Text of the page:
Rep. Paul Ryan (R-Wis.) told his colleagues Tuesday night he will run for speaker, but only if the vast majority agreed to a number of conditions.

“What I told members is: if you can agree to these requests and if I can truly be a unifying figure, then I will gladly serve,” Ryan said a press conference following the Republican meeting. “And if I’m not unifying, that will be fine as well.”

Speaking at a closed-door meeting, the House Ways & Means Chairman told Republican lawmakers that he would run “with reluctance,” as long the three major coalitions within the larger conference – the moderate Tuesday Group, the conservative Republican Study Committee and the hard-line House Freedom Caucus – endorsed him by the end of the week.

The 2012 vice presidential candidate said he would be open to changing House rules, a repeated demand from many Boehner critics. One of those changes could be an overhaul of the “vacate the chair” motion, a procedural tool that gave a far-right faction of the GOP conference enough leverage to eventually force Boehner’s ouster.

Ryan added that he would not be willing to undertake the fundraising responsibilities that traditionally fall to the speaker, because he did not want to spend the required time away from his family.

“I genuinely worry about the consequences that my agreeing to serve will have on them,” he said. “But my greatest worry? My greatest worry is the consequence of not stepping up.”

Winning the support of the House Freedom Caucus will prove the toughest challenge.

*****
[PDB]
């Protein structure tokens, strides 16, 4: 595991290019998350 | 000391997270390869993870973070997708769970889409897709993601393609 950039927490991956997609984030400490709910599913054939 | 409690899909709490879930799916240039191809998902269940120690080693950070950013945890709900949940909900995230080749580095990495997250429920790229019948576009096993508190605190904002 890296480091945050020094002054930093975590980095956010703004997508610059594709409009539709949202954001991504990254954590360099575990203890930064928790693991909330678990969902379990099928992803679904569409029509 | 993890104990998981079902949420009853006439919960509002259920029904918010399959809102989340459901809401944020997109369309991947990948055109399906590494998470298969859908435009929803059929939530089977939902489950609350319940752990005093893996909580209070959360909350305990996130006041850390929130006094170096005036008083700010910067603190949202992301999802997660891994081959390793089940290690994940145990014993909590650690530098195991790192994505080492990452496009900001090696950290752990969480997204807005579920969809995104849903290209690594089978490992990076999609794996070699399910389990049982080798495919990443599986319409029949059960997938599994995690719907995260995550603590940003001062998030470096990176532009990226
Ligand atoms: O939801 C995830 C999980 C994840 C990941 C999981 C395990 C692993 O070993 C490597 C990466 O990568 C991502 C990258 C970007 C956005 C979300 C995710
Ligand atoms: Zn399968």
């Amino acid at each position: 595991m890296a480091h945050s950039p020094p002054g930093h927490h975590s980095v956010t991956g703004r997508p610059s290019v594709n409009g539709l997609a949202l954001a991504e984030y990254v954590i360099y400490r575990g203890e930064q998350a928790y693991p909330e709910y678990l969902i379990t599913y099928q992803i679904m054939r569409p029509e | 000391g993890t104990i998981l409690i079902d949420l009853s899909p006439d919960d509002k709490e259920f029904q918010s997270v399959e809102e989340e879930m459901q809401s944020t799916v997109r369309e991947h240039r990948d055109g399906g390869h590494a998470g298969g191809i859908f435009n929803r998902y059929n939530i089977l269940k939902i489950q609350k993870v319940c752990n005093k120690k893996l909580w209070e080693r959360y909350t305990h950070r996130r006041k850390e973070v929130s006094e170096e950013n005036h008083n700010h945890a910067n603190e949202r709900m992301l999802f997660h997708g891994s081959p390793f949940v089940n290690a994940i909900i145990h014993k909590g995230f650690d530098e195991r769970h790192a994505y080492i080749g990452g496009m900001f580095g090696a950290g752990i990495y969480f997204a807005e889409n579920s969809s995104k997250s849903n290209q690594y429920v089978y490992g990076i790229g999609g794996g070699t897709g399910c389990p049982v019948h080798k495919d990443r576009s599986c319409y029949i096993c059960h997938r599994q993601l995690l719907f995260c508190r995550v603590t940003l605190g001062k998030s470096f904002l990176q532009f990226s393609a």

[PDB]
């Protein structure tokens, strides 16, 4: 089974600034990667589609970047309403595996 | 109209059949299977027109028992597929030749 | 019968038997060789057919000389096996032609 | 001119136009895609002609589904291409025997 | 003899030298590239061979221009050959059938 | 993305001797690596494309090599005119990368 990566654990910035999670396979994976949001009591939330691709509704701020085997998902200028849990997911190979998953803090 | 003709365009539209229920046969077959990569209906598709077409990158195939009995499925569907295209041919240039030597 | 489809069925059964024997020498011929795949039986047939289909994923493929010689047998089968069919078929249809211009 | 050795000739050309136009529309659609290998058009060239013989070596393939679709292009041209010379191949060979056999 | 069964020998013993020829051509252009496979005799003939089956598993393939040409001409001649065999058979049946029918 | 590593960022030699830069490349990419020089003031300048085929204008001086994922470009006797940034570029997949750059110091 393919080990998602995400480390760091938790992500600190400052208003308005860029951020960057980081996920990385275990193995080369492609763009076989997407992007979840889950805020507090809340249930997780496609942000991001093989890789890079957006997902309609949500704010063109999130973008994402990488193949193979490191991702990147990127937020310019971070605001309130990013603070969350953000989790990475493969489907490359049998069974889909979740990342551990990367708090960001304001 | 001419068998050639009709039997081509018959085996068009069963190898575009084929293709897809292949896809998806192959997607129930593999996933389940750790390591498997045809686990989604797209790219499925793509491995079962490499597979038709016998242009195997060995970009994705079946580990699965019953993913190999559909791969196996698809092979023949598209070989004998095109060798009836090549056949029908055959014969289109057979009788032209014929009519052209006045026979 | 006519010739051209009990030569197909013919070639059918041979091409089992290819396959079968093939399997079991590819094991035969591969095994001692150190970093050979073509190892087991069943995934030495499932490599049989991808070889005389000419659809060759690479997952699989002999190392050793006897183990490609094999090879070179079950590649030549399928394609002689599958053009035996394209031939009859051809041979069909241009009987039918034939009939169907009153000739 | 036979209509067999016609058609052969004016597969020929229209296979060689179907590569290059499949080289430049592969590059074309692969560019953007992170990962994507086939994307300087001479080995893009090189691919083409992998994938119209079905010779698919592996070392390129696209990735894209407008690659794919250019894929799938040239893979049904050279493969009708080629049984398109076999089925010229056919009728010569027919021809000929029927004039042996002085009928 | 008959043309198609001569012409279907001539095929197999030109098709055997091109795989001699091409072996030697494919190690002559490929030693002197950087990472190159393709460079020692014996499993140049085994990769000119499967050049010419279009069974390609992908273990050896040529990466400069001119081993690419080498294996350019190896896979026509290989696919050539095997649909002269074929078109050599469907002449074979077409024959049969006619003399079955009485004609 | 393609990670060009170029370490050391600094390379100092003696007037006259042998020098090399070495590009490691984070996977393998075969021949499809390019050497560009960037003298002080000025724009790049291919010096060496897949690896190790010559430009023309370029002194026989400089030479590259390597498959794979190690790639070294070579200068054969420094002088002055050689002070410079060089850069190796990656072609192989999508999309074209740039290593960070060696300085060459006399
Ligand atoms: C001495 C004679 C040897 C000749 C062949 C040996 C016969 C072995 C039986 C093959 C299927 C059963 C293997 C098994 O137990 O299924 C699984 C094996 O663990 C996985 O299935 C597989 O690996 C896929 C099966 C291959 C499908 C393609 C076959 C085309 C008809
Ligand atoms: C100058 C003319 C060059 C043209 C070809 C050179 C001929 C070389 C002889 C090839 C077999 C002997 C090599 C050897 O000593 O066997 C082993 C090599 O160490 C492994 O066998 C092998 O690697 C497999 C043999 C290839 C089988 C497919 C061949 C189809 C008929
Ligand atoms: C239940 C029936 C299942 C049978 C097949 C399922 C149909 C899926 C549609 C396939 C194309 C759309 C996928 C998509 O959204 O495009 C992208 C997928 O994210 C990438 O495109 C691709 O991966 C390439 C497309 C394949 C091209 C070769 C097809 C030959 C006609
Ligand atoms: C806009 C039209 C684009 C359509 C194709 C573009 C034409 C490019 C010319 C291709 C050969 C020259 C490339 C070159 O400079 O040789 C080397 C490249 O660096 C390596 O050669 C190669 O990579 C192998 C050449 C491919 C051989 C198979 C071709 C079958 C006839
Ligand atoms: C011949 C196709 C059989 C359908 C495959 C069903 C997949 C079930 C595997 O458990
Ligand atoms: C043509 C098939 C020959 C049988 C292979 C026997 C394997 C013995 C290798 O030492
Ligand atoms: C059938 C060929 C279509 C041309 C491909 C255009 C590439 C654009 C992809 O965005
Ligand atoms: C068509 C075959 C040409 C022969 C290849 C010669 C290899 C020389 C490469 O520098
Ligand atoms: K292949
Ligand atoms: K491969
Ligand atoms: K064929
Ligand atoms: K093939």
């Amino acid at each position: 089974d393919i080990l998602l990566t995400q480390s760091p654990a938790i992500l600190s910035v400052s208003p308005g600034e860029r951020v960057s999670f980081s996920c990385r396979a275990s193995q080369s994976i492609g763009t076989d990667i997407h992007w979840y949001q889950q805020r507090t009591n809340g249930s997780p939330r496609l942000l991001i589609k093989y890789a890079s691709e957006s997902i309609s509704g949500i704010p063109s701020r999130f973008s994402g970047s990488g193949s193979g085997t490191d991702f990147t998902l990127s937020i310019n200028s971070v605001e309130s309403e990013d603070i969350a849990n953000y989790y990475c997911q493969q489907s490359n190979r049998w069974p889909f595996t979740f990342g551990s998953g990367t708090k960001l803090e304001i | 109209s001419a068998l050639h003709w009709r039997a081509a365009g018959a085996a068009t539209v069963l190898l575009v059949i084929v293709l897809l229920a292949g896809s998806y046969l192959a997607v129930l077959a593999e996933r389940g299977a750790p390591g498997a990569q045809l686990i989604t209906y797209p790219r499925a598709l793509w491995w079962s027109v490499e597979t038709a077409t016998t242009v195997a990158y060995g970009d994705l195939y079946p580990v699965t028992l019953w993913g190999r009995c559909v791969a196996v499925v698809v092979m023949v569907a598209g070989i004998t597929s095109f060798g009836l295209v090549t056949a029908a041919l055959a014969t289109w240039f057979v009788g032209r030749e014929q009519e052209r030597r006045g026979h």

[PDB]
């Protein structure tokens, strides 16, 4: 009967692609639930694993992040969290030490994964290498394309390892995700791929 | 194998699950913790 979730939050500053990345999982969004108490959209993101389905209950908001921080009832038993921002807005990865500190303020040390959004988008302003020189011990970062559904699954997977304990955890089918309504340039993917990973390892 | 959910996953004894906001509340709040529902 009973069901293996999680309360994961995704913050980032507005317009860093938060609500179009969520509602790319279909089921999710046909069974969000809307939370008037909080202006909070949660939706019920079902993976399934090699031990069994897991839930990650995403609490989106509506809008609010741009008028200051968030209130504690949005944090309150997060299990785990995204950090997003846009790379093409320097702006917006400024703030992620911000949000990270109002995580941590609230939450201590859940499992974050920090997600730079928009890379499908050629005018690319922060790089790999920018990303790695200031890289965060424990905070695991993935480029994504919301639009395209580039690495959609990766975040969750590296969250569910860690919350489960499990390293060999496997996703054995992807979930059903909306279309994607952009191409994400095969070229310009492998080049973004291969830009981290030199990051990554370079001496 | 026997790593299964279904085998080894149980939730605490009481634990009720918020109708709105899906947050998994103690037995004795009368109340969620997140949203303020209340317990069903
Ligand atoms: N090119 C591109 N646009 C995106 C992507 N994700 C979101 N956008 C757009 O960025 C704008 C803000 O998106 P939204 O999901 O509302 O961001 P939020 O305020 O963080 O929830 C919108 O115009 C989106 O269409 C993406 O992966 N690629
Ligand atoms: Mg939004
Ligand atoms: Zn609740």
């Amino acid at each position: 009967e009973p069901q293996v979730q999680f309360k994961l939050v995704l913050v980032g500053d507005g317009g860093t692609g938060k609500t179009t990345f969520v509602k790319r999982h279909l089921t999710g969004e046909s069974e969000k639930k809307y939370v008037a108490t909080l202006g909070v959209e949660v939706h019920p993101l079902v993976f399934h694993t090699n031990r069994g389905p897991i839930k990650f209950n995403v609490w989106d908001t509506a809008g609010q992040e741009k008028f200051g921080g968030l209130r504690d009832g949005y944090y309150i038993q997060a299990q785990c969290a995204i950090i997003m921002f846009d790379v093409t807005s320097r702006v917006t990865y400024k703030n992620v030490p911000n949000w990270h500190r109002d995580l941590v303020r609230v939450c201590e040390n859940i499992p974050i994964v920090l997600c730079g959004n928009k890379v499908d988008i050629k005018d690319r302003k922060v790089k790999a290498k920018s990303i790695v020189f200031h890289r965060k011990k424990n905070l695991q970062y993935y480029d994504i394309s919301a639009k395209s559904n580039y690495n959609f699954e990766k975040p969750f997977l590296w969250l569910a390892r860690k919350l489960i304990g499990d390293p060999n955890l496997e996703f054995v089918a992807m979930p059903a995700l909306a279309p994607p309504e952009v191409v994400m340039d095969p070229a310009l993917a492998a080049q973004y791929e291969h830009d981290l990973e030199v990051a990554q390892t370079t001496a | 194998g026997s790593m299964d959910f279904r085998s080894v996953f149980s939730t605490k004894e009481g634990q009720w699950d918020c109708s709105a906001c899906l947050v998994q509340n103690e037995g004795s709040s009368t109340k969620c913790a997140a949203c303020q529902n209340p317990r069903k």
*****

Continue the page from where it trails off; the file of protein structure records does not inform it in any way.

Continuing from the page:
The group has already formally endorsed Rep. Daniel Webster (R-Fla.) in the speaker race and its members have been among the loudest critics Boehner and Majority Leader Kevin McCarthy (R-Calif.), who unexpectedly dropped out of the race for the speaker’s gavel a week and a half ago.

Speaking to reporters before Ryan’s announcement just off the House floor, Freedom Caucus board member Rep. Mark Meadows (R-N.C.) signaled that the group could be open to a Ryan speakership, but not for nothing.

“If he can make a compelling case that we’re going to do business different in Washington, D.C. than the way that we have been doing business,” he said, “then certainly I think he would find a broad range of support.”

Another caucus member, Rep. Ted Yoho (R-Fla.), told reporters as he walked out of the meeting that he still wanted Webster to take Boehner’s place. Rep. Trent Franks (R-Ariz.), also of the Freedom Caucus, said that the group would next meet Wednesday to discuss next steps.

Rep. Bill Flores (R-Texas), the chairman of the Republican Study Committee, told reporters that he would back Ryan, but cautioned an official position from the committee would have to wait. The group will meet over lunch Wednesday.

Rep. Jason Chaffetz (R-Utah), the chairman of the House Oversight and Government Reform Committee who had until tonight been a candidate for the speakership, quickly fell in line behind Ryan, something he had failed to do when McCarthy was the frontrunner.

“I am out and supporting @RepPaulRyan for Speaker. Right person at the right time,” he tweeted immediately after the news broke.

Members said no decision on raising the debt limit had been made, though the conference has another meeting tomorrow morning.

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